Mallya’s case is not an example of genuine business failure but a clear case of alleged serious financial irregularities, frauds, fund diversions and misrepresentation of facts colluding with bank officials. The judge has also dismissed an allegation of political conspiracy against Mallya. This is what Westminster Magistrates' Court Chief Magistrate Judge Emma Arbuthnot notes in her findings responding to the allegation that Mallya’s case is politically motivated.

Read Westminster Magistrates' Court full verdict on Mallya's extradition here:

Comment from the judge: “I find that because both Congress and the BJP are blaming him and others for the state banks’ losses that does not mean that he is being prosecuted for his political opinions, even in the wide sense of the word. By a finding of a prima facie case, I acknowledge that this case is being brought on evidence which may or may not lead to the conviction of the RP. There is no sign that this is a false case being mounted against him to assuage CBI’s political masters as Professor Saez would have it." (Professor Lawrence Saez is a political-economic scientist who was presented as a witness by Mallya's legal team.)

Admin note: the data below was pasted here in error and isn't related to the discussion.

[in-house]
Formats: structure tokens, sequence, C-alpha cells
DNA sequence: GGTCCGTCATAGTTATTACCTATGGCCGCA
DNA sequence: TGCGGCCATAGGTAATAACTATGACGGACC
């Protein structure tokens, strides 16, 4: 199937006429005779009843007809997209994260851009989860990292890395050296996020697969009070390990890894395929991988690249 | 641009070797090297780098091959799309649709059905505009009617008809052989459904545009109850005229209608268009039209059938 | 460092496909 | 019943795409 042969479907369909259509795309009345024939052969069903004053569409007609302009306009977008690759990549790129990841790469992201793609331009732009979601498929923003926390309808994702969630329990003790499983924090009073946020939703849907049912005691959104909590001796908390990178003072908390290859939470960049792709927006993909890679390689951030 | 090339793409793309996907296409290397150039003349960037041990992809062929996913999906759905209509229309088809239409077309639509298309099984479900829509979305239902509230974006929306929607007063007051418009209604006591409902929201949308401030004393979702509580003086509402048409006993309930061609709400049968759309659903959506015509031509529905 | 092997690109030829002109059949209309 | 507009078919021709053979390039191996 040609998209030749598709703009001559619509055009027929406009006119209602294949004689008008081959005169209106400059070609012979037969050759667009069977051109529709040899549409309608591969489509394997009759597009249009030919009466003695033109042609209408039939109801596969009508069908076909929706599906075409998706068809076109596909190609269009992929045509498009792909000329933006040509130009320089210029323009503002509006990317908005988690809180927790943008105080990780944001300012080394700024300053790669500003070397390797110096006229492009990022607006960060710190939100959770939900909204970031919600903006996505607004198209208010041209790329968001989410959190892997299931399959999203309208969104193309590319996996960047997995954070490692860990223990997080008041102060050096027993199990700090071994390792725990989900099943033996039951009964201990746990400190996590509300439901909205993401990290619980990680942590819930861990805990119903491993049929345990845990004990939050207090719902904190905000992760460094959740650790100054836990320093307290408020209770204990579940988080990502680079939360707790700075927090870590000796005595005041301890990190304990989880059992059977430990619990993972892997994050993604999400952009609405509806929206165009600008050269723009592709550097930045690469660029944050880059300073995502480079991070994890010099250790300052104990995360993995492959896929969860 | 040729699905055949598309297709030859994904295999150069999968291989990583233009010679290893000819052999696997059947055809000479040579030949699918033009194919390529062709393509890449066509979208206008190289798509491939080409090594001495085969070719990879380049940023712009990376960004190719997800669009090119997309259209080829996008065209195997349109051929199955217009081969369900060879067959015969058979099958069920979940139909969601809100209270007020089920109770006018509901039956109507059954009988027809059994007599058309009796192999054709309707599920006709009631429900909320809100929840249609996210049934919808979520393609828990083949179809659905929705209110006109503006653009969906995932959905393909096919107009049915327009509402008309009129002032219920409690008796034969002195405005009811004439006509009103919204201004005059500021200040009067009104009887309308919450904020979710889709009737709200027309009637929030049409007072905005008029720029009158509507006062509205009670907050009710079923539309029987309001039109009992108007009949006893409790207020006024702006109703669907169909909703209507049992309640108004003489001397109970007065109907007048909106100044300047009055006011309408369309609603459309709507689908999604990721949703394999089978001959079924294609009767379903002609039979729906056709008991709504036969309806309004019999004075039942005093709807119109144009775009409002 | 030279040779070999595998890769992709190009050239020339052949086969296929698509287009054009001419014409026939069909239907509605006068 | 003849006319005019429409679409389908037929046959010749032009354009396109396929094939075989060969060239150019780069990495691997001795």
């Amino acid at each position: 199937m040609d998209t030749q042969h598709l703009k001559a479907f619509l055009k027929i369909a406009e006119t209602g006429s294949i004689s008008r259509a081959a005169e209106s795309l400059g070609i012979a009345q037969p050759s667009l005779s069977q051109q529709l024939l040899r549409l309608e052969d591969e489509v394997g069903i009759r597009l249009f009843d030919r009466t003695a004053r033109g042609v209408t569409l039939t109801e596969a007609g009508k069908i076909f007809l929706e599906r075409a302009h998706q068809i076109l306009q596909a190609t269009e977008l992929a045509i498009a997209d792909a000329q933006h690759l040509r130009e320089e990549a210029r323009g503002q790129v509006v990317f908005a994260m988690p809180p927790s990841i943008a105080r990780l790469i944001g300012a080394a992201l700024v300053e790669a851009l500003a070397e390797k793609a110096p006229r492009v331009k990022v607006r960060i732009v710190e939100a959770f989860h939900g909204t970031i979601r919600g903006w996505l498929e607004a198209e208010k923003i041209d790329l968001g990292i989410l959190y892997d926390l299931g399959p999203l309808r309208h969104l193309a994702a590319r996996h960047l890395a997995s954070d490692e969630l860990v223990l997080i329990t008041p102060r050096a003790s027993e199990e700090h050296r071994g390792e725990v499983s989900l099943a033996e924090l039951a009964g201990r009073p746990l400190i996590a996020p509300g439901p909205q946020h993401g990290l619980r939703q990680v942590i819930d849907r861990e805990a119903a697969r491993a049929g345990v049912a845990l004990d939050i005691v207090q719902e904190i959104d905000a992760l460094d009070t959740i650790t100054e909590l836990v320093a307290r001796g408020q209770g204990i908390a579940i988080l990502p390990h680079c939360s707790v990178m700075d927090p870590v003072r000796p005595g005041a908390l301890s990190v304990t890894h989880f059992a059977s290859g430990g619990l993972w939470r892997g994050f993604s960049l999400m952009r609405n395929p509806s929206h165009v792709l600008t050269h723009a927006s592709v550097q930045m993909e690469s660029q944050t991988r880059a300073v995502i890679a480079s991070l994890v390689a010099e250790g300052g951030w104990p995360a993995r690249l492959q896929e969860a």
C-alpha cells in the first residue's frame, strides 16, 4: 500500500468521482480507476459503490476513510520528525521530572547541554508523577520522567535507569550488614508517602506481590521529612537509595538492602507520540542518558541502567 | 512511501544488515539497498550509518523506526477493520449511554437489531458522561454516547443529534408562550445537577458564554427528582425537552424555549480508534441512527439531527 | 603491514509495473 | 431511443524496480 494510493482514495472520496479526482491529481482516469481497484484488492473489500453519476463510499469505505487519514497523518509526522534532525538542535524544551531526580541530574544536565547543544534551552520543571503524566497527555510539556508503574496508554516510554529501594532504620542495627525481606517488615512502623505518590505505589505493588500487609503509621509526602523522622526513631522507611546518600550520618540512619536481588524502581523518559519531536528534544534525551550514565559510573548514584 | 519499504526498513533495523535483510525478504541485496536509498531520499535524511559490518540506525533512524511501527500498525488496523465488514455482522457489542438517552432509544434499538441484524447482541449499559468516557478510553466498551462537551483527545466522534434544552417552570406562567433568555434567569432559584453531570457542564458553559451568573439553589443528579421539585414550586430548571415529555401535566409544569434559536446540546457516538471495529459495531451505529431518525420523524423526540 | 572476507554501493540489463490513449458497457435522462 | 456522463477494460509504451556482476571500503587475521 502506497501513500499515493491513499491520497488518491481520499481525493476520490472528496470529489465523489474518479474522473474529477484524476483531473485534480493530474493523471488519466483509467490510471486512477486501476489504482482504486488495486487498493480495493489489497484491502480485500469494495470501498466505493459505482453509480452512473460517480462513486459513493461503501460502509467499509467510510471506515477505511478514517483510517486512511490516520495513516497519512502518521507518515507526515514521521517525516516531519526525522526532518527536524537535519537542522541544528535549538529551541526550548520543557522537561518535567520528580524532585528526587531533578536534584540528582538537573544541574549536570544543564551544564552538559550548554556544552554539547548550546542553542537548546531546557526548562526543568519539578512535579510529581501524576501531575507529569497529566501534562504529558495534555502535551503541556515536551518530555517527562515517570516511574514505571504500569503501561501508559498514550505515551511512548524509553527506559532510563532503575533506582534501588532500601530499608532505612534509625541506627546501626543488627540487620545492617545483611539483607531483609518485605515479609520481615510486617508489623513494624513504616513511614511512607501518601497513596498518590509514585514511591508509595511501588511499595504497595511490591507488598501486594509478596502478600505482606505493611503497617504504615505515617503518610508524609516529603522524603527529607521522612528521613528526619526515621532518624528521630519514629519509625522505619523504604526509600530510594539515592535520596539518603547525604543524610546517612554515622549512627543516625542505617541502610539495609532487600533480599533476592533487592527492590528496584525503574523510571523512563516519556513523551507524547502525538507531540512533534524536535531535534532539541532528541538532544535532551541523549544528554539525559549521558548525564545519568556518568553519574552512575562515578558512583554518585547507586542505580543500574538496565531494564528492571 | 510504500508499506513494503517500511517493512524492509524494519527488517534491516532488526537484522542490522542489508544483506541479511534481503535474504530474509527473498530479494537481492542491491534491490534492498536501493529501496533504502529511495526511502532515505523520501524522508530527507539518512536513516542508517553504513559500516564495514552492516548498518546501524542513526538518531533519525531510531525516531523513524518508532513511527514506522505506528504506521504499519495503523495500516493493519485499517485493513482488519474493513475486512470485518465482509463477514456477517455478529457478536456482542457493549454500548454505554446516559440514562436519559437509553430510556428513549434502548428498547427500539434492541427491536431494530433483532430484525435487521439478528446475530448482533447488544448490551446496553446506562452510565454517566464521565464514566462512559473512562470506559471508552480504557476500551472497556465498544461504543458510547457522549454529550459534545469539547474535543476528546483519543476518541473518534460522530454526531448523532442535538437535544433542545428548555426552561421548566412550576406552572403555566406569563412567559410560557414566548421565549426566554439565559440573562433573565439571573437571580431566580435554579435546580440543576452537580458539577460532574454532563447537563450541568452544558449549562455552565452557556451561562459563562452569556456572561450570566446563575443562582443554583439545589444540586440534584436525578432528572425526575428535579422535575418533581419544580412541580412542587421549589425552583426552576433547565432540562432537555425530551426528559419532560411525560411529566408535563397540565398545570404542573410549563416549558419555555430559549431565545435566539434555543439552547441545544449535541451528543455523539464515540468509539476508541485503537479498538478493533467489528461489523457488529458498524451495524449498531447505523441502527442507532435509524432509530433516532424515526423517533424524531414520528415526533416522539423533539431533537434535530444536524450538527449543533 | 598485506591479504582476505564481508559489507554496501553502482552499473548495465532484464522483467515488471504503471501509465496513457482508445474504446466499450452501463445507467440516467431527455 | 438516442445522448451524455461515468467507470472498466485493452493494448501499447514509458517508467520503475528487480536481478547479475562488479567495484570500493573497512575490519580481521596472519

Vijay Mallya case: The tale of a billionaire playboy who charmed and cajoled bankers into losing their common sense

File image of fugitive liquor tycoon, Vijay Mallya. AFP

1) The very reason why banks have been chasing Mallya to get back the money Kingfisher owed them was that Mallya had given a personal guarantee to secure the loan. He is not being unduly dragged into this case. Remember, Mallya, the guarantor wasn’t willing to honour his assurance to banks till 2016. When he finally agreed to come with a settlement offer,  banks called it a vague proposal.